Next, explain the process to everyone and build expectations. Even with a song they have never heard before, the speed of progress can be stunning.

Step One: Listen (and watch) the training video of the song you have chosen. A pre-requisite to this step is an explanation of where to look on the musical staff to identifying the soprano and alto above the lyrics with the tenor and bass below the lyrics. It’s important that they incorporate their vision and hearing simultaneously to proactively “absorb” the new song with intense concentration. No singing is done while listening.

Step Two: Sing along softly while listening to and viewing the training video. Help participants avoid the mistake of singing so loudly that they only hear themselves and not the training video, causing them to be unable to determine when they sing the part incorrectly. And, by so doing, they are virtually reinforcing the wrong part, requiring countless steps to “undo” the mistake. In other words, the listening instruction is the most important aspect of step one and step two. It’s paramount that everyone can clearly hear the training video (this is the video with only 4 people with the higher voices isolated in the left stereo channel and the low voices on the right.) By sitting in sections, singers can also hear and absorb the sound of others surrounding them with the part.

Step Three: We call this “taking off the training wheels.” Turn off the training video and invite every one to sing using only sheet music or powerpoint musical notation slides. It’s important to encourage everyone to read the music and listen to their section. We have employed this method all over the world with unbelievable results.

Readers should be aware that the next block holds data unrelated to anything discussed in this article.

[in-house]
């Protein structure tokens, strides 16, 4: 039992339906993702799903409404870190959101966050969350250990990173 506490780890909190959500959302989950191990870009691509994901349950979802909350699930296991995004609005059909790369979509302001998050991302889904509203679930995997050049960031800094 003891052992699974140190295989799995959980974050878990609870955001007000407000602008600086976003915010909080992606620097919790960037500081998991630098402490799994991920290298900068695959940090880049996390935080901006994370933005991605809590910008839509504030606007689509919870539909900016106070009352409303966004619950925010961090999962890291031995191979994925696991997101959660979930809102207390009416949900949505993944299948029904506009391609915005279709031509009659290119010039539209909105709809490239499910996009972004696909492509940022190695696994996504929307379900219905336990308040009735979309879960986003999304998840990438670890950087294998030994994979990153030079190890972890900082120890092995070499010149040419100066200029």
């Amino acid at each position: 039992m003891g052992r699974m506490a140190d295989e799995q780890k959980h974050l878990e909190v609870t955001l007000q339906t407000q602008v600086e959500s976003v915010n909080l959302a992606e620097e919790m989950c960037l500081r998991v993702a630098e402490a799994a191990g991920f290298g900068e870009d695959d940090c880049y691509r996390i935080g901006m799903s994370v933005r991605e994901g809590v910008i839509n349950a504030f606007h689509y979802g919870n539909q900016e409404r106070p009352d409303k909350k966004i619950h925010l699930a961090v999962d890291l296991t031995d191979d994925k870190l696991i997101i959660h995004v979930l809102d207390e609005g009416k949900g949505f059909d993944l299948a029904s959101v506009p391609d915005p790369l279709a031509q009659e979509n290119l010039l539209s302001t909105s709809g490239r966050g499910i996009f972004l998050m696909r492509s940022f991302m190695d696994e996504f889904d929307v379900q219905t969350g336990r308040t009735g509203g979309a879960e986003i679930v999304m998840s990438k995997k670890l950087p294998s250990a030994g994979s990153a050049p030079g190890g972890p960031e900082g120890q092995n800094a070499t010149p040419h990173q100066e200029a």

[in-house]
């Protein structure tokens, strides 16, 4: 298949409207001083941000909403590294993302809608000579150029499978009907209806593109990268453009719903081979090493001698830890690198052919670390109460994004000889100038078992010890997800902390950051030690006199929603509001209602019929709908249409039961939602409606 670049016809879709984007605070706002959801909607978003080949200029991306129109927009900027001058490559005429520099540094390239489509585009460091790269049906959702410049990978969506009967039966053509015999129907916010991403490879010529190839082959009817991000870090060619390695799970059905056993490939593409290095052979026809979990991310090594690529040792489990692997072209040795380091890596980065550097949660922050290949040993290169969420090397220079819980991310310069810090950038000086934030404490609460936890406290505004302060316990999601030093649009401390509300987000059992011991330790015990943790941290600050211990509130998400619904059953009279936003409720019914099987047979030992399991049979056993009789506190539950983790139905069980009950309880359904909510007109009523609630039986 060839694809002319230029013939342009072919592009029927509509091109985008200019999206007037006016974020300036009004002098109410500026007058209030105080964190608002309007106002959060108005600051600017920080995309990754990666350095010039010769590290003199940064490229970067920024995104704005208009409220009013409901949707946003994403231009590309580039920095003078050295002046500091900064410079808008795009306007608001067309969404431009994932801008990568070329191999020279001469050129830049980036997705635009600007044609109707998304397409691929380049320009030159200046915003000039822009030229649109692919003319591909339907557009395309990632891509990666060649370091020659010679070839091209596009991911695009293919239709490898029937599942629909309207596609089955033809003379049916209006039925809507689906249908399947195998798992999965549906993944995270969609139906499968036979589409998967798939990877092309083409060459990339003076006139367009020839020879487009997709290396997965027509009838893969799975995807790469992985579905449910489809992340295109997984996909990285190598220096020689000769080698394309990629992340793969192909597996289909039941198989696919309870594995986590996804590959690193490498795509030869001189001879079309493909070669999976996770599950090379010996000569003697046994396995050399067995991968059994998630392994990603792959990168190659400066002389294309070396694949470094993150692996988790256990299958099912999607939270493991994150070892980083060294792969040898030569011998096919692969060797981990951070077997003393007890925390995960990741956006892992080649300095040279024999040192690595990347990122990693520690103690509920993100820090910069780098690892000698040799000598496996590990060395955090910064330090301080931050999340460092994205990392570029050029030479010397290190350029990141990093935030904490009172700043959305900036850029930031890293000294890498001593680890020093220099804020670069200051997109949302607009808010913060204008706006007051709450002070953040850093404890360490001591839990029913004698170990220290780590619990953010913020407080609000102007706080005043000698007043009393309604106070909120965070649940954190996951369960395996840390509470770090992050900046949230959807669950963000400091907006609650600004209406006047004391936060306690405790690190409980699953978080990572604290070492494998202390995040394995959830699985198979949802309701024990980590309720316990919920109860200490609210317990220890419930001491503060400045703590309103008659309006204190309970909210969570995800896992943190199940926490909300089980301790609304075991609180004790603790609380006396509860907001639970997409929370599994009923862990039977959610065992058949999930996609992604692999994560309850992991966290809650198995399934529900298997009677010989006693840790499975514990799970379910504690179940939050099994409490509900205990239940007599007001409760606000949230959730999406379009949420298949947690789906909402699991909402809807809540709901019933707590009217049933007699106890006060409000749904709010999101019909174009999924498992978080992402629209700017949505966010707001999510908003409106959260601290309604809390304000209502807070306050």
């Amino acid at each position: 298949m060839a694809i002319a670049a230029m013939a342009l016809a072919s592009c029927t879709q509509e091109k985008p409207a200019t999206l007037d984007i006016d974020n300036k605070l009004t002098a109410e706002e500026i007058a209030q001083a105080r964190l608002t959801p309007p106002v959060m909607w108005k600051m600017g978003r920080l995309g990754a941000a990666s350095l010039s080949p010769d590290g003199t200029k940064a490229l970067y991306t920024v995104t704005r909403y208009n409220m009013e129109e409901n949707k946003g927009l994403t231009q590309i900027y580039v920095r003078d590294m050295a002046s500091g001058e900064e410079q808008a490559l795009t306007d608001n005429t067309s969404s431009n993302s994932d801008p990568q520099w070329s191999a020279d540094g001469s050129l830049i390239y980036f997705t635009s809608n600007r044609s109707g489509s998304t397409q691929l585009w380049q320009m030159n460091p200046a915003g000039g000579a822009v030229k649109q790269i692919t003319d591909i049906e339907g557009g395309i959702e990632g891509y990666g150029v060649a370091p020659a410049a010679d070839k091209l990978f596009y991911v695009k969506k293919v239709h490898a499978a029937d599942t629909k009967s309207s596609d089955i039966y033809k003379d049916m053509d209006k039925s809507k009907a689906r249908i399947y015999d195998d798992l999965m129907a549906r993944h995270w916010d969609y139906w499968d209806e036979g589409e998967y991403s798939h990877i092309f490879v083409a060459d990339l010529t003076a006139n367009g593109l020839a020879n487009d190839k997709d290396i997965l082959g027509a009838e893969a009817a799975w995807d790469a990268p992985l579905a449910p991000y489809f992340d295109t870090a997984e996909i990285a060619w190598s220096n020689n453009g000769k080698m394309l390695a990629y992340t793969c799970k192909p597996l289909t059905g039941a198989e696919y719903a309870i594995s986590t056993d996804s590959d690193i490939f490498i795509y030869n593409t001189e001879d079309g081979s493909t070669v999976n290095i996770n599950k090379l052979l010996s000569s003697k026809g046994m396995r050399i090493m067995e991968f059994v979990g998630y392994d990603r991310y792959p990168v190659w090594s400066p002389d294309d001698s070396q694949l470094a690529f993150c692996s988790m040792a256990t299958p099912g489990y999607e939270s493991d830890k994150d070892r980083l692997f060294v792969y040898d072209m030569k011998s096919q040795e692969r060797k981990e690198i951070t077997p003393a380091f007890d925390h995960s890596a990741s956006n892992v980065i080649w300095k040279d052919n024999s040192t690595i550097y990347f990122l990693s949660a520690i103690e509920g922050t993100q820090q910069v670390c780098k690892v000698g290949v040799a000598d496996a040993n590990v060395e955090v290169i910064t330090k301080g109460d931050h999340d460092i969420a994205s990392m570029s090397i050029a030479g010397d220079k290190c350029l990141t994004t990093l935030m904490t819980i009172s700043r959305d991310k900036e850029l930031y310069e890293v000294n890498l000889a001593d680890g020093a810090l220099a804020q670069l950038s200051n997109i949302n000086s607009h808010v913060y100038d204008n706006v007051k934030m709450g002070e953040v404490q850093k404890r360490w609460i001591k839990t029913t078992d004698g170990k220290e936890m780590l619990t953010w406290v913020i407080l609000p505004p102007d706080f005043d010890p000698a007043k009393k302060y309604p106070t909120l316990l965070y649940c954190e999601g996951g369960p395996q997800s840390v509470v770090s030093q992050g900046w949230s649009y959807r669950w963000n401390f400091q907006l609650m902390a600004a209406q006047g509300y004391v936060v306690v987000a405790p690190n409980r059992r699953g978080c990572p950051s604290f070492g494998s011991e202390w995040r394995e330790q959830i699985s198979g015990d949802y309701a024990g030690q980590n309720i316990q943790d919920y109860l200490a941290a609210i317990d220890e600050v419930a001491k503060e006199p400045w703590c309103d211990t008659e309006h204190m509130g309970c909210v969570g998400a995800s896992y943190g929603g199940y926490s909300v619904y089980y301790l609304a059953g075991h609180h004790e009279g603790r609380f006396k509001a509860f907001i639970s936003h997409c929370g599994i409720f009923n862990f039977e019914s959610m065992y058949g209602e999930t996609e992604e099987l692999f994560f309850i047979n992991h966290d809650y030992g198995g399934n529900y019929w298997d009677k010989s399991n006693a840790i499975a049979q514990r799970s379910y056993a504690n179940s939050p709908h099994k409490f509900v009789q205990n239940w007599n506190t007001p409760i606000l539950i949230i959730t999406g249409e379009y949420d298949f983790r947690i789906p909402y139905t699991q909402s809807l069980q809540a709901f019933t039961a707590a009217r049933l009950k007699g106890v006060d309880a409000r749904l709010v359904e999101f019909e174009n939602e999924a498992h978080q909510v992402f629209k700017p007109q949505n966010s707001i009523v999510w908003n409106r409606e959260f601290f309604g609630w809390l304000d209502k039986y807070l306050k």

If you have the time and wish to proceed at a more methodical pace, results can be enhanced by repeating step two. Also, you can appoint “section leaders” who have previously mastered the song, giving them instructions to sing louder than others during step two, while encouraging and guiding others to correctly learn their parts.

The Praise And Harmony Ministry is dedicated to providing training materials to equip every believer to sing in harmony and worship passionately. Training videos are produced to teach new songs and help everyone learn to sing harmony “by ear.” Praise And Harmony Powerpoint musical notation slides are ideal for churches to use during their assemblies for congregational singing. Sheet music is helpful for individuals to learn to read music. Training CDs and mp3s mixed with high voices on the left and low voices on the right are necessary for every individual to continue their music education on the way to work, school, jogging or at home.

Churches who seek professional guidance may schedule a Praise And Harmony weekend for their church or region. Also, leaders from around the world are attending the annual Worship Leader Institute for a week of highly practical, graduate-level training that is specifically designed for a cappella song leaders.

Do you really want a singing church? What will you do to make that happen?

Posted on June 17, 2019 .